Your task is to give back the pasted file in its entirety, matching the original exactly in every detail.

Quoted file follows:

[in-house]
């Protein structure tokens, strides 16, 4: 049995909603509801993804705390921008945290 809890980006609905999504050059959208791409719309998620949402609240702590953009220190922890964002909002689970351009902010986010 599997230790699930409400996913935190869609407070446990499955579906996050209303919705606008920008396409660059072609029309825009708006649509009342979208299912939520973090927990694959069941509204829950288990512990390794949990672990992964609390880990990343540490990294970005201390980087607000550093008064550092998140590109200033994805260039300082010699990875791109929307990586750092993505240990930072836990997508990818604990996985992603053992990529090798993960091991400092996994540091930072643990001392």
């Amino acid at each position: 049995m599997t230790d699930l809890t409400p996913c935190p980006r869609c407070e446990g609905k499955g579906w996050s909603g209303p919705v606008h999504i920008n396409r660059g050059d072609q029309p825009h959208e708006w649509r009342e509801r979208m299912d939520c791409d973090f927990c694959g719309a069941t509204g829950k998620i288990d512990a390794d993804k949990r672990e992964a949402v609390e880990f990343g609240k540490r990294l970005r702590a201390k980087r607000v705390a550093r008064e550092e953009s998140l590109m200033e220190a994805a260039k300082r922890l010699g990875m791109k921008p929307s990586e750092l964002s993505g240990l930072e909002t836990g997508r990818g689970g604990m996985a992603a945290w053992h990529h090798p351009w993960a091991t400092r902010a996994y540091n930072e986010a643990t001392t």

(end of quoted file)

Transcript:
[in-house]
């Protein structure tokens, strides 16, 4: 049995909603509801993804705390921008945290 809890980006609905999504050059959208791409719309998620949402609240702590953009220190922890964002909002689970351009902010986010 599997230790699930409400996913935190869609407070446990499955579906996050209303919705606008920008396409660059072609029309825009708006649509009342979208299912939520973090927990694959069941509204829950288990512990390794949990672990992964609390880990990343540490990294970005201390980087607000550093008064550092998140590109200033994805260039300082010699990875791109929307990586750092993505240990930072836990997508990818604990996985992603053992990529090798993960091991400092996994540091930072643990001392």
């Amino acid at each position: 049995m599997t230790d699930l809890t409400p996913c935190p980006r869609c407070e446990g609905k499955g579906w996050s909603g209303p919705v606008h999504i920008n396409r660059g050059d072609q029309p825009h959208e708006w649509r009342e509801r979208m299912d939520c791409d973090f927990c694959g719309a069941t509204g829950k998620i288990d512990a390794d993804k949990r672990e992964a949402v609390e880990f990343g609240k540490r990294l970005r702590a201390k980087r607000v705390a550093r008064e550092e953009s998140l590109m200033e220190a994805a260039k300082r922890l010699g990875m791109k921008p929307s990586e750092l964002s993505g240990l930072e909002t836990g997508r990818g689970g604990m996985a992603a945290w053992h990529h090798p351009w993960a091991t400092r902010a996994y540091n930072e986010a643990t001392t």